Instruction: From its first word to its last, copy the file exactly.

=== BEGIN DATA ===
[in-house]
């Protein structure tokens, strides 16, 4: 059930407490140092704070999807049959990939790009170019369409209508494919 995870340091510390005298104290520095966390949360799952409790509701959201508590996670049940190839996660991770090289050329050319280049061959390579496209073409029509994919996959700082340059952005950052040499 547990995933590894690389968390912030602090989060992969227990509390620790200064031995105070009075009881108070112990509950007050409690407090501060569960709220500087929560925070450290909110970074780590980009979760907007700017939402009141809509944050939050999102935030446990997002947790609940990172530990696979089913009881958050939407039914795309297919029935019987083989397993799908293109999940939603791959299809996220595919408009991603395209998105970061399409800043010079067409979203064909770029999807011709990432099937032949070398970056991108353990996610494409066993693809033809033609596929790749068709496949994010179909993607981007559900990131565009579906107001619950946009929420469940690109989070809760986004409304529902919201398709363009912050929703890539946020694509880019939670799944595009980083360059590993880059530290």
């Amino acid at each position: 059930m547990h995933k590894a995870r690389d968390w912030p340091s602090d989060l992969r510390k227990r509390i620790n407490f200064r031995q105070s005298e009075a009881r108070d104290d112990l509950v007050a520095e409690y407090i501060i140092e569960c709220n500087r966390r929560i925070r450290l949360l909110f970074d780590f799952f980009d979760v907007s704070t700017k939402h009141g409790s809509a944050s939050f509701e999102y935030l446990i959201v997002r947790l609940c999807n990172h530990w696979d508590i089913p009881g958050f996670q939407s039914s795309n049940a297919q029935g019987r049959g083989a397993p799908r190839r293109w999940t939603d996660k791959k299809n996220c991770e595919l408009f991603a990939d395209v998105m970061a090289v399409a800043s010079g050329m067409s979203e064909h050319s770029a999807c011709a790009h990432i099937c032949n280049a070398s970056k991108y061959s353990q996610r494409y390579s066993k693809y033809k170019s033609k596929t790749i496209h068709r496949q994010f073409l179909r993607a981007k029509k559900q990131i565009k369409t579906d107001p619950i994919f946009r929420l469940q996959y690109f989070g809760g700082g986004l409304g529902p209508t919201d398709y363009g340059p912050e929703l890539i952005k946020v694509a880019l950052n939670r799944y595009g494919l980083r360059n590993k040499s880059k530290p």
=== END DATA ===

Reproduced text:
[in-house]
């Protein structure tokens, strides 16, 4: 059930407490140092704070999807049959990939790009170019369409209508494919 995870340091510390005298104290520095966390949360799952409790509701959201508590996670049940190839996660991770090289050329050319280049061959390579496209073409029509994919996959700082340059952005950052040499 547990995933590894690389968390912030602090989060992969227990509390620790200064031995105070009075009881108070112990509950007050409690407090501060569960709220500087929560925070450290909110970074780590980009979760907007700017939402009141809509944050939050999102935030446990997002947790609940990172530990696979089913009881958050939407039914795309297919029935019987083989397993799908293109999940939603791959299809996220595919408009991603395209998105970061399409800043010079067409979203064909770029999807011709990432099937032949070398970056991108353990996610494409066993693809033809033609596929790749068709496949994010179909993607981007559900990131565009579906107001619950946009929420469940690109989070809760986004409304529902919201398709363009912050929703890539946020694509880019939670799944595009980083360059590993880059530290």
């Amino acid at each position: 059930m547990h995933k590894a995870r690389d968390w912030p340091s602090d989060l992969r510390k227990r509390i620790n407490f200064r031995q105070s005298e009075a009881r108070d104290d112990l509950v007050a520095e409690y407090i501060i140092e569960c709220n500087r966390r929560i925070r450290l949360l909110f970074d780590f799952f980009d979760v907007s704070t700017k939402h009141g409790s809509a944050s939050f509701e999102y935030l446990i959201v997002r947790l609940c999807n990172h530990w696979d508590i089913p009881g958050f996670q939407s039914s795309n049940a297919q029935g019987r049959g083989a397993p799908r190839r293109w999940t939603d996660k791959k299809n996220c991770e595919l408009f991603a990939d395209v998105m970061a090289v399409a800043s010079g050329m067409s979203e064909h050319s770029a999807c011709a790009h990432i099937c032949n280049a070398s970056k991108y061959s353990q996610r494409y390579s066993k693809y033809k170019s033609k596929t790749i496209h068709r496949q994010f073409l179909r993607a981007k029509k559900q990131i565009k369409t579906d107001p619950i994919f946009r929420l469940q996959y690109f989070g809760g700082g986004l409304g529902p209508t919201d398709y363009g340059p912050e929703l890539i952005k946020v694509a880019l950052n939670r799944y595009g494919l980083r360059n590993k040499s880059k530290p």